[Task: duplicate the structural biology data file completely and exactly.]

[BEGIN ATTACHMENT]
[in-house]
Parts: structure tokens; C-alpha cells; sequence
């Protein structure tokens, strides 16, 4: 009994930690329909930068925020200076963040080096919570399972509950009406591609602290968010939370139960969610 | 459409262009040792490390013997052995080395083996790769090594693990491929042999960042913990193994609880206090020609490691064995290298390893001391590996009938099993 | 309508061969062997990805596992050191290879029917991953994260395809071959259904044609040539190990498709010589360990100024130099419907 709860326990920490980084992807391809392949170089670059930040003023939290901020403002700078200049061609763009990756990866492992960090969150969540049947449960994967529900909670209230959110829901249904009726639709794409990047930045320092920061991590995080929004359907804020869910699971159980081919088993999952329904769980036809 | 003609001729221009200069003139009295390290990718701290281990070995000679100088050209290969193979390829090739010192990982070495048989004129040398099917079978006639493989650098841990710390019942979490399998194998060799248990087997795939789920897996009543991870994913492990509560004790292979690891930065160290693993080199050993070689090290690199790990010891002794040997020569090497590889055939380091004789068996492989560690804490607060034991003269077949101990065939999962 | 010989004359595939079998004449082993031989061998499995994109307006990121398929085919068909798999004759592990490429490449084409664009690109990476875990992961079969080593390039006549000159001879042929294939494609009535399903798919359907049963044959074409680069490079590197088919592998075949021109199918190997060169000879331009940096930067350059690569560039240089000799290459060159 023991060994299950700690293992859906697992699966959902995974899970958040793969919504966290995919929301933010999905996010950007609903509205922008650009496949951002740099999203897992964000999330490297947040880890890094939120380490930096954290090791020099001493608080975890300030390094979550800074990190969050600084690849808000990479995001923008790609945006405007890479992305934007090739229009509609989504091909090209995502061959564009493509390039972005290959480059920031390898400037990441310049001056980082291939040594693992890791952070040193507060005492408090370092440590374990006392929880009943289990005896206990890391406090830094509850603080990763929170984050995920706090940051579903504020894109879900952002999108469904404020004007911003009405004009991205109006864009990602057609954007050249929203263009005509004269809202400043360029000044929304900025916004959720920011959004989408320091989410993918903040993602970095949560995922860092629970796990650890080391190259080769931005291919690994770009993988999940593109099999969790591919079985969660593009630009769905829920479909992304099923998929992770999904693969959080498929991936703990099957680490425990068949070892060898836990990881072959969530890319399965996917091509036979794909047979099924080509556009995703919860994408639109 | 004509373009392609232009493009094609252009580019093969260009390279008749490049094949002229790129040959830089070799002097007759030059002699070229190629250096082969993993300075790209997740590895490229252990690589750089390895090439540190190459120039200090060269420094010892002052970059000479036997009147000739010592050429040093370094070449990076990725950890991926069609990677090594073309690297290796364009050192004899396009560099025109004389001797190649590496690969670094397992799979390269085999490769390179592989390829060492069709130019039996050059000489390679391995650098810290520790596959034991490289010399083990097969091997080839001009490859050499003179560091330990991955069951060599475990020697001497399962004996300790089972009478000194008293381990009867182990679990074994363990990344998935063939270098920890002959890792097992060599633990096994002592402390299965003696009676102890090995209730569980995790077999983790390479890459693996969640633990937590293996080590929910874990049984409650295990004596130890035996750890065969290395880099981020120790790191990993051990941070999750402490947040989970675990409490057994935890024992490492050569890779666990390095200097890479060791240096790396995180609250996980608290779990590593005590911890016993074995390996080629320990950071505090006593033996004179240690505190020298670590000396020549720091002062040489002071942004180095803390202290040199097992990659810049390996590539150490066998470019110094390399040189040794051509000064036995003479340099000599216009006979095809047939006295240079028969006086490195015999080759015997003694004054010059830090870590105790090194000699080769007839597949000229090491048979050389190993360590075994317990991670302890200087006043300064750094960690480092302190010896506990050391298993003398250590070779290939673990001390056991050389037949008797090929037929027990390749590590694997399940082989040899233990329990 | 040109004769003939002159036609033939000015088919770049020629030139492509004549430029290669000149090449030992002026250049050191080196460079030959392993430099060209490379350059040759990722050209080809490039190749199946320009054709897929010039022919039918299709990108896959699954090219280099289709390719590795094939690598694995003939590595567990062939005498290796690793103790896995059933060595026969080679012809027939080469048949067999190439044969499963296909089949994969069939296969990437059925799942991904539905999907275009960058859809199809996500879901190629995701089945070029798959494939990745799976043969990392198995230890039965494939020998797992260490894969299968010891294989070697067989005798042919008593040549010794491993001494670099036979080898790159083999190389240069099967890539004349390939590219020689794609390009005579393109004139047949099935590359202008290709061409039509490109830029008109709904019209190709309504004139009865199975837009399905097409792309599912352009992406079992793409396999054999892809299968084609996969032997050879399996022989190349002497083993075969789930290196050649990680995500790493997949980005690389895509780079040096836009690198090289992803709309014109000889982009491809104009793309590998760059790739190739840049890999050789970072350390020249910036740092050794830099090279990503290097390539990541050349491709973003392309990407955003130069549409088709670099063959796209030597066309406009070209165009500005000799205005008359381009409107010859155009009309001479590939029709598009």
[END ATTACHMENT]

[in-house]
Parts: structure tokens; C-alpha cells; sequence
């Protein structure tokens, strides 16, 4: 009994930690329909930068925020200076963040080096919570399972509950009406591609602290968010939370139960969610 | 459409262009040792490390013997052995080395083996790769090594693990491929042999960042913990193994609880206090020609490691064995290298390893001391590996009938099993 | 309508061969062997990805596992050191290879029917991953994260395809071959259904044609040539190990498709010589360990100024130099419907 709860326990920490980084992807391809392949170089670059930040003023939290901020403002700078200049061609763009990756990866492992960090969150969540049947449960994967529900909670209230959110829901249904009726639709794409990047930045320092920061991590995080929004359907804020869910699971159980081919088993999952329904769980036809 | 003609001729221009200069003139009295390290990718701290281990070995000679100088050209290969193979390829090739010192990982070495048989004129040398099917079978006639493989650098841990710390019942979490399998194998060799248990087997795939789920897996009543991870994913492990509560004790292979690891930065160290693993080199050993070689090290690199790990010891002794040997020569090497590889055939380091004789068996492989560690804490607060034991003269077949101990065939999962 | 010989004359595939079998004449082993031989061998499995994109307006990121398929085919068909798999004759592990490429490449084409664009690109990476875990992961079969080593390039006549000159001879042929294939494609009535399903798919359907049963044959074409680069490079590197088919592998075949021109199918190997060169000879331009940096930067350059690569560039240089000799290459060159 023991060994299950700690293992859906697992699966959902995974899970958040793969919504966290995919929301933010999905996010950007609903509205922008650009496949951002740099999203897992964000999330490297947040880890890094939120380490930096954290090791020099001493608080975890300030390094979550800074990190969050600084690849808000990479995001923008790609945006405007890479992305934007090739229009509609989504091909090209995502061959564009493509390039972005290959480059920031390898400037990441310049001056980082291939040594693992890791952070040193507060005492408090370092440590374990006392929880009943289990005896206990890391406090830094509850603080990763929170984050995920706090940051579903504020894109879900952002999108469904404020004007911003009405004009991205109006864009990602057609954007050249929203263009005509004269809202400043360029000044929304900025916004959720920011959004989408320091989410993918903040993602970095949560995922860092629970796990650890080391190259080769931005291919690994770009993988999940593109099999969790591919079985969660593009630009769905829920479909992304099923998929992770999904693969959080498929991936703990099957680490425990068949070892060898836990990881072959969530890319399965996917091509036979794909047979099924080509556009995703919860994408639109 | 004509373009392609232009493009094609252009580019093969260009390279008749490049094949002229790129040959830089070799002097007759030059002699070229190629250096082969993993300075790209997740590895490229252990690589750089390895090439540190190459120039200090060269420094010892002052970059000479036997009147000739010592050429040093370094070449990076990725950890991926069609990677090594073309690297290796364009050192004899396009560099025109004389001797190649590496690969670094397992799979390269085999490769390179592989390829060492069709130019039996050059000489390679391995650098810290520790596959034991490289010399083990097969091997080839001009490859050499003179560091330990991955069951060599475990020697001497399962004996300790089972009478000194008293381990009867182990679990074994363990990344998935063939270098920890002959890792097992060599633990096994002592402390299965003696009676102890090995209730569980995790077999983790390479890459693996969640633990937590293996080590929910874990049984409650295990004596130890035996750890065969290395880099981020120790790191990993051990941070999750402490947040989970675990409490057994935890024992490492050569890779666990390095200097890479060791240096790396995180609250996980608290779990590593005590911890016993074995390996080629320990950071505090006593033996004179240690505190020298670590000396020549720091002062040489002071942004180095803390202290040199097992990659810049390996590539150490066998470019110094390399040189040794051509000064036995003479340099000599216009006979095809047939006295240079028969006086490195015999080759015997003694004054010059830090870590105790090194000699080769007839597949000229090491048979050389190993360590075994317990991670302890200087006043300064750094960690480092302190010896506990050391298993003398250590070779290939673990001390056991050389037949008797090929037929027990390749590590694997399940082989040899233990329990 | 040109004769003939002159036609033939000015088919770049020629030139492509004549430029290669000149090449030992002026250049050191080196460079030959392993430099060209490379350059040759990722050209080809490039190749199946320009054709897929010039022919039918299709990108896959699954090219280099289709390719590795094939690598694995003939590595567990062939005498290796690793103790896995059933060595026969080679012809027939080469048949067999190439044969499963296909089949994969069939296969990437059925799942991904539905999907275009960058859809199809996500879901190629995701089945070029798959494939990745799976043969990392198995230890039965494939020998797992260490894969299968010891294989070697067989005798042919008593040549010794491993001494670099036979080898790159083999190389240069099967890539004349390939590219020689794609390009005579393109004139047949099935590359202008290709061409039509490109830029008109709904019209190709309504004139009865199975837009399905097409792309599912352009992406079992793409396999054999892809299968084609996969032997050879399996022989190349002497083993075969789930290196050649990680995500790493997949980005690389895509780079040096836009690198090289992803709309014109000889982009491809104009793309590998760059790739190739840049890999050789970072350390020249910036740092050794830099090279990503290097390539990541050349491709973003392309990407955003130069549409088709670099063959796209030597066309406009070209165009500005000799205005008359381009409107010859155009009309001479590939029709598009």